Guys, in the last couple of videos, we talked about kinetic friction. In this video, we're going to talk about the other type of friction, which is called static. They have some similarities, but static friction is a little bit more complicated. So let's check it out. So remember when we talked about kinetic friction, we said that this happens when the velocity is not equal to 0. You push a book and it's moving, and static, sorry. Kinetic friction tries to stop that object and bring it to a stop. Right? Static friction happens when the velocity is equal to 0. Imagine this book is really heavy and it's at rest on the table. What static friction tries to do is it tries to prevent an object from starting to move. So imagine this book was really, really heavy. You try to push it, and no matter how much you push, the book doesn't move. That's because of static friction. So the direction of kinetic friction, right, was always opposite to the direction of motion. Right? So you push this book across the table, it's going to the right. Kinetic friction opposes with to the left. Static friction's kind of similar except the direction is going to be opposite to where the object wants to move or would move without friction. So, this heavy book, right, you're pushing it without friction. It would move to the right. So static friction is going to oppose you by going to the left. So, this is \( f_s \). Lastly, let's talk about the formulas. So, the equation for \( f_k \), the kinetic friction, is the coefficient of kinetic friction times the normal. For static friction, it's very similar, so we're just going to use the coefficient of static friction times the normal. This coefficient of static friction is really just another number, just like \( \mu_k \) is. One thing you should know about this coefficient though is that it's always going to be greater than \( \mu_k \). Normally, they're going to be given to you. So, we've got this 5.1-kilogram block that's at rest on the floor. Now we're given the coefficients of static and kinetic friction. Like we just said, this is \( \mu_s \), and we'll see that it's actually greater than \( \mu_k \). What we're trying to do in this problem is we're trying to figure out the magnitude of the friction force on the block when we push it with these forces. So, this \( F \) is 20 and this \( F \) is 40. I'm just going to draw a quick sketch of the free body diagram. So, we have our \( mg \) that's downwards. We've already got our applied force, and there's our normal. Whether this object is moving or trying to move, we know that friction is going to oppose the by going to the left. We just don't know what type of friction it is. So which equation are we going to use? Are we going to use \( \mu_f k \), or are we going to use \( f_s \)? Well, if you think about this, this block is at rest on the floor, which means that the velocity is equal to 0. And we said that when the velocity is equal to 0, we're going to use the static friction formula. So our \( f_s \) is equal to \( \mu \) static times the normal. So that means our friction force here is going to be 0.6 times the normal force. Well, if this block is only sliding horizontally and we have two forces in the vertical, that means that they have to cancel. So that means that our \( n \) is equal to \( mg \). So that just means that we're going to use 5.1 times 9.8, and you'll get a friction force that's equal to 30 Newtons. So let's talk about this. You're pushing with 20 to the right, but the force that we calculated was 30. So, even though you're pushing to the right, the friction force would win, and the book would actually start accelerating to the left, in the direction of the friction. That's crazy. Doesn't make any sense. So, what's happening here? When we use this formula, this \( \mu_s \) times the normal, this is actually called a threshold. This is basically just the amount of force that you have to overcome to get an object to start moving. This times normal is the maximum value of static friction. So, what we do is we actually call this \( f_s \) max, and this is equal to times the normal. So, when we go back here, what we have to do is this static friction formula that we use is actually maximum static friction. This is basically just the threshold that we have to overcome in order to get an object to start moving. So, what happens is this threshold is not always the actual friction that's acting on an object. To determine whether we're dealing with static friction versus kinetic friction, what we always have to do in problems is we have to compare the forces to that static friction threshold. Basically, we have to figure out whether our force, \( F \), is strong enough to get an object moving. There are really just two options. You either don't or you do. So let's talk about those. If your \( F \) is not strong enough to get an object moving, that means your force is less than or equal to that static, that maximum, static friction. At that point, the object just stays at rest. It's not enough to get it moving. If the object stays at rest, then the friction is just going to be static friction. So basically, what happens is if you haven't yet crossed this threshold, which is kind of just like a number line here, where you have increasing force, then your static friction basically always has to balance out your force. What I mean by this is that if you're pushing with 10, your friction can't oppose you with stronger than you're pulling. So, that means that the static friction, in this case, is just 10. If you're pulling harder with 20, static friction opposes your pull with 20. If you're pulling with 30, static friction just opposes your pull with 30. It always knows how much you're pushing, and it always basically balances out your force so that the object stays at rest, and the acceleration is 0. Now what happens if you actually do overcome that threshold? Basically, if you have a strong enough force to get the object moving, then your force is greater than \( f_s \) max, and what happens here is that the object starts moving. And if it starts moving, then your friction switches from static and it becomes kinetic friction. So, what happens here is that this kinetic friction we already know is just equal to \( \mu_k \) times the normal. So let's go back to our problems here and figure out what's going on. So, what we're doing here is we're basically comparing our \( F \) to our \( f_s \) max. That's how we figure out which kind of friction we're dealing with. So our \( F \) is 20, and this is actually less than \( f_s \) max, which is equal to 30. So, what that means is that our friction force is going to be static friction, and it's just going to basically balance out our pull. So, our static friction is going to be 20. So the static friction here is going to be 20 Newtons, even though your maximum is 30. Now, in part b, we don't need to recalculate the maximum. We already know that \( f_s \) max is 30. But now we're actually pulling with 40. So basically, what happens here is that our \( F \) is equal to 40, it's greater than your \( f_s \) max, which is equal to 30, which means that the friction becomes kinetic friction. And so we can calculate this by using \( \mu_k \) times the normal. So basically, our kinetic friction force is going to be 0.3, that's the coefficient that we were given, times 5.1 times 9.8. And if you work this out, you're going to get 15 Newtons. So, what happens here is we've actually crossed that maximum static friction threshold. And so, therefore, the friction that's opposing this book is going to be kinetic, and it's going to be 15 Newtons. So those are the answers. Right? We have 20 Newtons when you're not pulling hard enough and then 15 once you've actually overcome. So basically, what this means is that once you pass this threshold, it actually doesn't matter how hard you pull because the friction force that's opposing you is just \( f_k \), and so this is just going to be 15. Even if you were to pull a little bit harder with 50 Newtons, it doesn't matter because this \( \mu_k \) times the normal is just a fixed value. So even though you're pulling with 50, kinetic friction would still oppose you with 15. Alright? So that's it for this one, guys. Hopefully, I made sense. Let me know if you have any questions.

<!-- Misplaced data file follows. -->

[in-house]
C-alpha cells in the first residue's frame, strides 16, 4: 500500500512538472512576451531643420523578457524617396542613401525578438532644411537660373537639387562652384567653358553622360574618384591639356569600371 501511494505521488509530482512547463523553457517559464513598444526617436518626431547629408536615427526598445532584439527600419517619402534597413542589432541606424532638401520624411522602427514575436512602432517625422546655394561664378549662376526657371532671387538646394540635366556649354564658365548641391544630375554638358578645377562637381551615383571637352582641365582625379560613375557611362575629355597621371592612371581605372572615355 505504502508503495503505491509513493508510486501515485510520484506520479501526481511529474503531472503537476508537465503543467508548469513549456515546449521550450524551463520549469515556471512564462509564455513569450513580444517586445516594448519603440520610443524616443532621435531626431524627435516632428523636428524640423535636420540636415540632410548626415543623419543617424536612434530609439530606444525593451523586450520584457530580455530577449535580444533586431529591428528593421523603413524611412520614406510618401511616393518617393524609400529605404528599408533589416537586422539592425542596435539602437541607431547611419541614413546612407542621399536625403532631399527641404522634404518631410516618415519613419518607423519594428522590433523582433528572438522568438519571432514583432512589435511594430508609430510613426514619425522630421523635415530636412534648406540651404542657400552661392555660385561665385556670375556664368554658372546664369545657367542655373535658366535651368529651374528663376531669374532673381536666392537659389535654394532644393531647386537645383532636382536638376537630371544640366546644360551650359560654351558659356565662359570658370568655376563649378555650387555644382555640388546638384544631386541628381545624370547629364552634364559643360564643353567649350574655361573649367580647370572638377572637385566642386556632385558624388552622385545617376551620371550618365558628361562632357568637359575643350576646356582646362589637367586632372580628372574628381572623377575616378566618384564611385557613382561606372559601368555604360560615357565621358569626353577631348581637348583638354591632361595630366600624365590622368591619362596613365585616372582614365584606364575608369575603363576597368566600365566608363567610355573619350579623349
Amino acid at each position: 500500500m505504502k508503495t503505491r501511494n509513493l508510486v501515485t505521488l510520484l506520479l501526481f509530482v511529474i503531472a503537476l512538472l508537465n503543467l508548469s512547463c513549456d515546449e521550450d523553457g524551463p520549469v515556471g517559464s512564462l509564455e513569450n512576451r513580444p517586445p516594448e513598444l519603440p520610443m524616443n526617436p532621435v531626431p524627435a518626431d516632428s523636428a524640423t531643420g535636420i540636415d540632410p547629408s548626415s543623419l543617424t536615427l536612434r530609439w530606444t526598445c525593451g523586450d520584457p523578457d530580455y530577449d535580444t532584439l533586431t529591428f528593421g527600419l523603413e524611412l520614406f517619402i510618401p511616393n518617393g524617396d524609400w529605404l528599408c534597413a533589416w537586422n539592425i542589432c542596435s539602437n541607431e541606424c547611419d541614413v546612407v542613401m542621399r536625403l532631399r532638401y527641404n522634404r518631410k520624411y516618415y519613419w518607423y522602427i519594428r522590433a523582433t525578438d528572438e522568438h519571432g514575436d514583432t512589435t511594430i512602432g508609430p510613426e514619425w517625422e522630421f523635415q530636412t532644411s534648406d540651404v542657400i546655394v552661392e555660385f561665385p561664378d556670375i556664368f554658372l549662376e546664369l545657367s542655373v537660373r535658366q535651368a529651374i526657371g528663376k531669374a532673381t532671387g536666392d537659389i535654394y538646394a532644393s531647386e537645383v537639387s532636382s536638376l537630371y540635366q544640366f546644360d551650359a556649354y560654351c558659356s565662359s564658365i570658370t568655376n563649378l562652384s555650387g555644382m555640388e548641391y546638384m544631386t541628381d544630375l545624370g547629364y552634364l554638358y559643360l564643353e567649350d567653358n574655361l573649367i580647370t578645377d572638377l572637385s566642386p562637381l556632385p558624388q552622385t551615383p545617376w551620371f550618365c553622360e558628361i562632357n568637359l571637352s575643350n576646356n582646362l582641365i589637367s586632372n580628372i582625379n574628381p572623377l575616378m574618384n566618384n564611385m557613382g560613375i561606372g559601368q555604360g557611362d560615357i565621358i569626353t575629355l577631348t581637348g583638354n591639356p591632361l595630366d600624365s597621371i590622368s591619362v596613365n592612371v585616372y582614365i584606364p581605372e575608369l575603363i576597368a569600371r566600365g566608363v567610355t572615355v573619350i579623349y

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# Static Friction - Online Tutor, Practice Problems & Exam Prep